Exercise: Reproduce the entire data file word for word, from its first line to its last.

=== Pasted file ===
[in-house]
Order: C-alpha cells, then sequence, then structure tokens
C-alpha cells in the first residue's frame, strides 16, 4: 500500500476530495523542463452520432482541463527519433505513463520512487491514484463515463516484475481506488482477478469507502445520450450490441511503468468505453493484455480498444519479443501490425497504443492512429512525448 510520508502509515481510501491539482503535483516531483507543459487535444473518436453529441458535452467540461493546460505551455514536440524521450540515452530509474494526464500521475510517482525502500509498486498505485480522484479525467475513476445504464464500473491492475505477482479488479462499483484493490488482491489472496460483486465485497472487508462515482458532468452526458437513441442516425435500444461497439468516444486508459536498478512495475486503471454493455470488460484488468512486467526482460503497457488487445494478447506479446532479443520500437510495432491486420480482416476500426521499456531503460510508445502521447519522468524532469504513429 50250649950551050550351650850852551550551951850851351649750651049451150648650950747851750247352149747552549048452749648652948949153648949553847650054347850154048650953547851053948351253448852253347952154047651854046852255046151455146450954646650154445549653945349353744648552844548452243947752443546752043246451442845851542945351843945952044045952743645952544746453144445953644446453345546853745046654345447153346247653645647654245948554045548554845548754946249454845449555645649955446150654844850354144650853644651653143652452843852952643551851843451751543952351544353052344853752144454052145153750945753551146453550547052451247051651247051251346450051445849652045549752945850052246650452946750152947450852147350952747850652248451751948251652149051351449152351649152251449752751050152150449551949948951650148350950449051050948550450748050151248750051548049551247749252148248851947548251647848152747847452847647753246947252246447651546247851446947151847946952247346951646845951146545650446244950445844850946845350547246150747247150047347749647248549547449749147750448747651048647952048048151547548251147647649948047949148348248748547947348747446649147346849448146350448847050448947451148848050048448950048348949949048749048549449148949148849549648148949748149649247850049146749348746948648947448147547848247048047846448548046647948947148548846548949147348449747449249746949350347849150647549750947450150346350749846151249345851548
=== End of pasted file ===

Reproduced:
[in-house]
Order: C-alpha cells, then sequence, then structure tokens
C-alpha cells in the first residue's frame, strides 16, 4: 500500500476530495523542463452520432482541463527519433505513463520512487491514484463515463516484475481506488482477478469507502445520450450490441511503468468505453493484455480498444519479443501490425497504443492512429512525448 510520508502509515481510501491539482503535483516531483507543459487535444473518436453529441458535452467540461493546460505551455514536440524521450540515452530509474494526464500521475510517482525502500509498486498505485480522484479525467475513476445504464464500473491492475505477482479488479462499483484493490488482491489472496460483486465485497472487508462515482458532468452526458437513441442516425435500444461497439468516444486508459536498478512495475486503471454493455470488460484488468512486467526482460503497457488487445494478447506479446532479443520500437510495432491486420480482416476500426521499456531503460510508445502521447519522468524532469504513429 50250649950551050550351650850852551550551951850851351649750651049451150648650950747851750247352149747552549048452749648652948949153648949553847650054347850154048650953547851053948351253448852253347952154047651854046852255046151455146450954646650154445549653945349353744648552844548452243947752443546752043246451442845851542945351843945952044045952743645952544746453144445953644446453345546853745046654345447153346247653645647654245948554045548554845548754946249454845449555645649955446150654844850354144650853644651653143652452843852952643551851843451751543952351544353052344853752144454052145153750945753551146453550547052451247051651247051251346450051445849652045549752945850052246650452946750152947450852147350952747850652248451751948251652149051351449152351649152251449752751050152150449551949948951650148350950449051050948550450748050151248750051548049551247749252148248851947548251647848152747847452847647753246947252246447651546247851446947151847946952247346951646845951146545650446244950445844850946845350547246150747247150047347749647248549547449749147750448747651048647952048048151547548251147647649948047949148348248748547947348747446649147346849448146350448847050448947451148848050048448950048348949949048749048549449148949148849549648148949748149649247850049146749348746948648947448147547848247048047846448548046647948947148548846548949147348449747449249746949350347849150647549750947450150346350749846151249345851548